Officials To Look At Rosemont Copper Mine's Impact On Endangered Species

May 23, 2014

(Courtesy of USFWS)
An ocelot.

The U.S. Fish and Wildlife Service is reconsidering its stance on the proposed Rosemont Copper Mine in southern Arizona. The agency will be taking a closer look at the mine’s impact on endangered species.

The open pit copper mining project has been in the works since 2007.

Last Fall, the Fish and Wildlife service said the proposed mine would not jeopardize the recovery of the area’s endangered species. But the agency is rethinking that now.

The agency’s Steve Spangle says new information about withdrawing groundwater was one factor that triggered the review.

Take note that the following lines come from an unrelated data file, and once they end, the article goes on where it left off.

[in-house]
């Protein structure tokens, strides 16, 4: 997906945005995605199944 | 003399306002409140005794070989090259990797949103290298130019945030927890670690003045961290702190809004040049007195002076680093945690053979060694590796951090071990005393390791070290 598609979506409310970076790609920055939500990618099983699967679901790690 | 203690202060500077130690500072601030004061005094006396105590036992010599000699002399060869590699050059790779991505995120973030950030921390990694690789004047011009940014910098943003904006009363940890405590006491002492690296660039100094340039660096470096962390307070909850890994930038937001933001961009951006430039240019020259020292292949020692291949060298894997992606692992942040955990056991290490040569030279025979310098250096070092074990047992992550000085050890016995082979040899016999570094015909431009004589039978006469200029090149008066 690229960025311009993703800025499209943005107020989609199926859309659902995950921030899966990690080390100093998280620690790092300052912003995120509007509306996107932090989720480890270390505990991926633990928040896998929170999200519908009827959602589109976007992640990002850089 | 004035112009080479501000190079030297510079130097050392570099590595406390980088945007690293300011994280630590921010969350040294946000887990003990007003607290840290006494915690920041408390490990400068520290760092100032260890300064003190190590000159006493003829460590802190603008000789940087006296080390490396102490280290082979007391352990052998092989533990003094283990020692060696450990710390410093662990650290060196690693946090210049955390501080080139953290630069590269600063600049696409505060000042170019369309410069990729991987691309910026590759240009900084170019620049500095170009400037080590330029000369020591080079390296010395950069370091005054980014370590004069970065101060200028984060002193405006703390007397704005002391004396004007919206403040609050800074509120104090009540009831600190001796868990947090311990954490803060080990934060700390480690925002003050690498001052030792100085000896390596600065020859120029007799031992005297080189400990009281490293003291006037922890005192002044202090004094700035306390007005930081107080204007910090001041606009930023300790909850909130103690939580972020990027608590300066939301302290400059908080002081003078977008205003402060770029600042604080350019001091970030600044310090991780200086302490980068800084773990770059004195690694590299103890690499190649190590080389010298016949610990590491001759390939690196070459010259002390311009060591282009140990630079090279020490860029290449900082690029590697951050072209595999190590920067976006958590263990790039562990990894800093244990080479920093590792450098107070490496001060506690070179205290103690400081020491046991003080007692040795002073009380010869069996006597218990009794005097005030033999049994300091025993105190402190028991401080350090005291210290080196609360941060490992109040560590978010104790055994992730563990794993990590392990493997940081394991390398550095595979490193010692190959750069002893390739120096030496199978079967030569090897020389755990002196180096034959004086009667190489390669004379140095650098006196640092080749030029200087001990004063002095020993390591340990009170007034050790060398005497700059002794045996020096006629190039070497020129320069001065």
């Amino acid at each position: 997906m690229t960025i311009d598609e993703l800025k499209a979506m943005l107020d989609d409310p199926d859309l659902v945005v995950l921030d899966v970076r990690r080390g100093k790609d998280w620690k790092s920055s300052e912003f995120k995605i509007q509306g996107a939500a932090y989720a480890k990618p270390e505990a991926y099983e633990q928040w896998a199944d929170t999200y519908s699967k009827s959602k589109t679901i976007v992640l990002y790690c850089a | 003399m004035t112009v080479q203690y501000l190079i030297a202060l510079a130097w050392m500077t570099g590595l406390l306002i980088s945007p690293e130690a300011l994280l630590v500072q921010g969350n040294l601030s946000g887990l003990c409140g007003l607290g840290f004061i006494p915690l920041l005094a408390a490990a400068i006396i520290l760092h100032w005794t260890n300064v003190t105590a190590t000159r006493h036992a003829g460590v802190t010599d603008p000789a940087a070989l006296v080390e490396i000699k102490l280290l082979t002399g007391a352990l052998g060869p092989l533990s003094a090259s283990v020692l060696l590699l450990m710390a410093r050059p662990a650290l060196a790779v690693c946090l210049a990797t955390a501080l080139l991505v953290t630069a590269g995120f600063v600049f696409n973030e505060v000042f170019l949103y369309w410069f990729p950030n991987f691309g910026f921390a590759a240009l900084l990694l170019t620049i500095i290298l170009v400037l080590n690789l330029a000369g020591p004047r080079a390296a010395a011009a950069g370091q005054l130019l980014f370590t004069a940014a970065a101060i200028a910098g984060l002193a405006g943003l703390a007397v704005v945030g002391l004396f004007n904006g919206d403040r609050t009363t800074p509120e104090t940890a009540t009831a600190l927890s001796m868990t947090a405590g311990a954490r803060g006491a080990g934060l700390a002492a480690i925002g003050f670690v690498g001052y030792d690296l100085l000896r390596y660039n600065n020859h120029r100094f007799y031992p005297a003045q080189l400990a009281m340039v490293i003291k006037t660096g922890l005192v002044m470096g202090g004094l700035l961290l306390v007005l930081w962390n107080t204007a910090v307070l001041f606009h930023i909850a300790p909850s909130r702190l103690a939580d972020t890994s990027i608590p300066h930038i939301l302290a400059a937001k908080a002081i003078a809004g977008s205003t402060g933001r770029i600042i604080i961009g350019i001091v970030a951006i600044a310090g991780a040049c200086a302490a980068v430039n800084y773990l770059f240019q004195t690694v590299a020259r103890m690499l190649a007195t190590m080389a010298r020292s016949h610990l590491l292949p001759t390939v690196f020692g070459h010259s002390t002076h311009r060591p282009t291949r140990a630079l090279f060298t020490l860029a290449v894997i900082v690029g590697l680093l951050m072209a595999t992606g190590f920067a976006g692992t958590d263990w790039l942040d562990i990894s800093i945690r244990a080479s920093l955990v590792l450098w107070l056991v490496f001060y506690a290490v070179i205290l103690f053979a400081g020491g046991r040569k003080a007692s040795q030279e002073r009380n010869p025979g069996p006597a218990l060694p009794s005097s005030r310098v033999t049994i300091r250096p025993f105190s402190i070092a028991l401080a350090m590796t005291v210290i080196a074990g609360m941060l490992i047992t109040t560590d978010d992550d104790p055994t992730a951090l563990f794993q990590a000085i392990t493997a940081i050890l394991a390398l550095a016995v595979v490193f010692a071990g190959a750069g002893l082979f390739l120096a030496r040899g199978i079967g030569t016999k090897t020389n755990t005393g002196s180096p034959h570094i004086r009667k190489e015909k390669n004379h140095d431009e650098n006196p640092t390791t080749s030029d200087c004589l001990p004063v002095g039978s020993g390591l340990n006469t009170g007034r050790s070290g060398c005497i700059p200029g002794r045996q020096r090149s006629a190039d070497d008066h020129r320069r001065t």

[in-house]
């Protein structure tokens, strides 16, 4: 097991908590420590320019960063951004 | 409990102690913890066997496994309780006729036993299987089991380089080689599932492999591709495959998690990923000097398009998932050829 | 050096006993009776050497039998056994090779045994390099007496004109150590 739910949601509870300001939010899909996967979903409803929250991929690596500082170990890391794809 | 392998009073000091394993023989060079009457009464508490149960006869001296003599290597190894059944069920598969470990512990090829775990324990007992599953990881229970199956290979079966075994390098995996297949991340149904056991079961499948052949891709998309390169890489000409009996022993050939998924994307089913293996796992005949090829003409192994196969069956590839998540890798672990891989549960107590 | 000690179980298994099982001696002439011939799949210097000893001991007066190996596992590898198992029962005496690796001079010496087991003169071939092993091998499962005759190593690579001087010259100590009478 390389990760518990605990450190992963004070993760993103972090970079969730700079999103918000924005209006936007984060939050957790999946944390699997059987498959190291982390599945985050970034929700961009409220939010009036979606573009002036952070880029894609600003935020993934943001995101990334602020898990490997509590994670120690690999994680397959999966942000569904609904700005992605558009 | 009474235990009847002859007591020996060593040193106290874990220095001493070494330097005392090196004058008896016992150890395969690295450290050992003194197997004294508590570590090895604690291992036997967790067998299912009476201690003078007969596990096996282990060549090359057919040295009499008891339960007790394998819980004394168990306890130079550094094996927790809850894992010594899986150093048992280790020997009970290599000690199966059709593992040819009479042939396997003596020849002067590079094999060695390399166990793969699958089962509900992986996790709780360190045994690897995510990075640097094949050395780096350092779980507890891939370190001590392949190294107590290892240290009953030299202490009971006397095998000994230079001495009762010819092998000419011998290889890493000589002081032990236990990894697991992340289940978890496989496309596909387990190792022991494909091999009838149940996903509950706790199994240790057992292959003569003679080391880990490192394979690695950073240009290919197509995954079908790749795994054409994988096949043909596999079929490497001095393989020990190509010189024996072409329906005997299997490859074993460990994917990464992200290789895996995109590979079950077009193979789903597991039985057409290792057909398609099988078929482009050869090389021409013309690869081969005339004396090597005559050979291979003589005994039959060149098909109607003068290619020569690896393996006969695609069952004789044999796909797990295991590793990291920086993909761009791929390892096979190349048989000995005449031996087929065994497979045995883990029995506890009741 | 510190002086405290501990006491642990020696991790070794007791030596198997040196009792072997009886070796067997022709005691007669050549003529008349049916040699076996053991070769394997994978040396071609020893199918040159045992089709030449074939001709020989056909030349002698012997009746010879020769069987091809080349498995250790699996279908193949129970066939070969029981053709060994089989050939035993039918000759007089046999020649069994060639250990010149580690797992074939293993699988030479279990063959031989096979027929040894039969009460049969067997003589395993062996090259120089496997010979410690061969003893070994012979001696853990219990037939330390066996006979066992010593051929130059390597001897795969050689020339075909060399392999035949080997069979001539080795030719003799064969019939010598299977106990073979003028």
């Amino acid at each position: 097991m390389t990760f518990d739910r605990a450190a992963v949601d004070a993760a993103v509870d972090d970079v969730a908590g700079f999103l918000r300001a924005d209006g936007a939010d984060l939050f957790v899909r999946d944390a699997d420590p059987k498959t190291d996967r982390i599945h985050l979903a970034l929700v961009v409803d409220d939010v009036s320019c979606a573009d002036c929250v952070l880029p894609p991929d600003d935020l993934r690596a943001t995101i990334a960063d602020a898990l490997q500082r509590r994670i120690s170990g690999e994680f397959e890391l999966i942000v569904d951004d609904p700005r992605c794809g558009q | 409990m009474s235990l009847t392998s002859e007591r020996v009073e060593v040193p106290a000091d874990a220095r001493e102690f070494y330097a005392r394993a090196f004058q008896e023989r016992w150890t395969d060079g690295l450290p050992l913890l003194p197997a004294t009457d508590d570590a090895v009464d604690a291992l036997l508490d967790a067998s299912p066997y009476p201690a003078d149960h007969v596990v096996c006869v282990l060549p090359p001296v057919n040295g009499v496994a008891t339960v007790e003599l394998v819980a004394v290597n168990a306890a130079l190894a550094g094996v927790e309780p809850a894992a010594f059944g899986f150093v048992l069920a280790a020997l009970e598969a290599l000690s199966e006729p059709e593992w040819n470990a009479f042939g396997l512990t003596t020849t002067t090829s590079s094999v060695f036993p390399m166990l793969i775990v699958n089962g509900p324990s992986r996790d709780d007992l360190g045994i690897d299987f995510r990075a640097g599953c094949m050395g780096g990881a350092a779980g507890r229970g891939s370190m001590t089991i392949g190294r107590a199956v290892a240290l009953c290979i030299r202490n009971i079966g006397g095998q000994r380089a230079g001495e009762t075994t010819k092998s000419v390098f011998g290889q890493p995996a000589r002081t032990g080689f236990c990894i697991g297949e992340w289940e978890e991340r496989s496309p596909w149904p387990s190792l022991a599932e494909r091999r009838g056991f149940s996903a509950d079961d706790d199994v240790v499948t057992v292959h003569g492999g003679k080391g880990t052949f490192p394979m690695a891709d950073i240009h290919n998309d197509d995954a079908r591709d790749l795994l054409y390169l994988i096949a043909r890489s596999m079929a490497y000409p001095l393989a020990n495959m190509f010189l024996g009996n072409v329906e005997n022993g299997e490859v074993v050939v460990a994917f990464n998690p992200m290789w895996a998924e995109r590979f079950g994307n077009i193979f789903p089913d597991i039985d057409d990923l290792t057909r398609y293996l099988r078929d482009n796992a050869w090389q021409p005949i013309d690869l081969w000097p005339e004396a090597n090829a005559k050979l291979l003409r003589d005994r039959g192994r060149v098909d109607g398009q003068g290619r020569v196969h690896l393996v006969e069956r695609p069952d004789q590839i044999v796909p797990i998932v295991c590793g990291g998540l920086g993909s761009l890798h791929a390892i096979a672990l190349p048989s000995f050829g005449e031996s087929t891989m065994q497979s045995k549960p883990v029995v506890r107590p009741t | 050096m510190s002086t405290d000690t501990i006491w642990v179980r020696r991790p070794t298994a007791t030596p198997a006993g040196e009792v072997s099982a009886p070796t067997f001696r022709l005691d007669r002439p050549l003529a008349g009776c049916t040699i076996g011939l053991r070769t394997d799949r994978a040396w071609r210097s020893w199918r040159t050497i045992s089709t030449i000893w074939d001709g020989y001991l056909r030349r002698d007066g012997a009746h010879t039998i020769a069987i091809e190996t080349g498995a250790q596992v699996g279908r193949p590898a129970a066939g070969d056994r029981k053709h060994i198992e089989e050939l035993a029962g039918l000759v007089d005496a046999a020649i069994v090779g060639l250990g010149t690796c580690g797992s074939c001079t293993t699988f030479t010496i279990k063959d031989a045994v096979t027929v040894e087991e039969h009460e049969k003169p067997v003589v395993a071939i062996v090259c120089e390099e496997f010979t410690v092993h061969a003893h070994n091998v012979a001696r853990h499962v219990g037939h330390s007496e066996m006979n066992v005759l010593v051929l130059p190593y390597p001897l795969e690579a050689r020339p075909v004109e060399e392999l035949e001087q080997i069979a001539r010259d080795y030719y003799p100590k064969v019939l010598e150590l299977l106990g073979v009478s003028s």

"There are a number of aquatic species that we analyzed, that we would want to look at this new analysis to see whether it’s reasonably certain that those species would be effected to a greater degree than what we had originally considered," Spangle said.

Spangle says the sighting of an endangered ocelot in the area was another factor in the decision. This is the latest delay in what’s been a long approval process.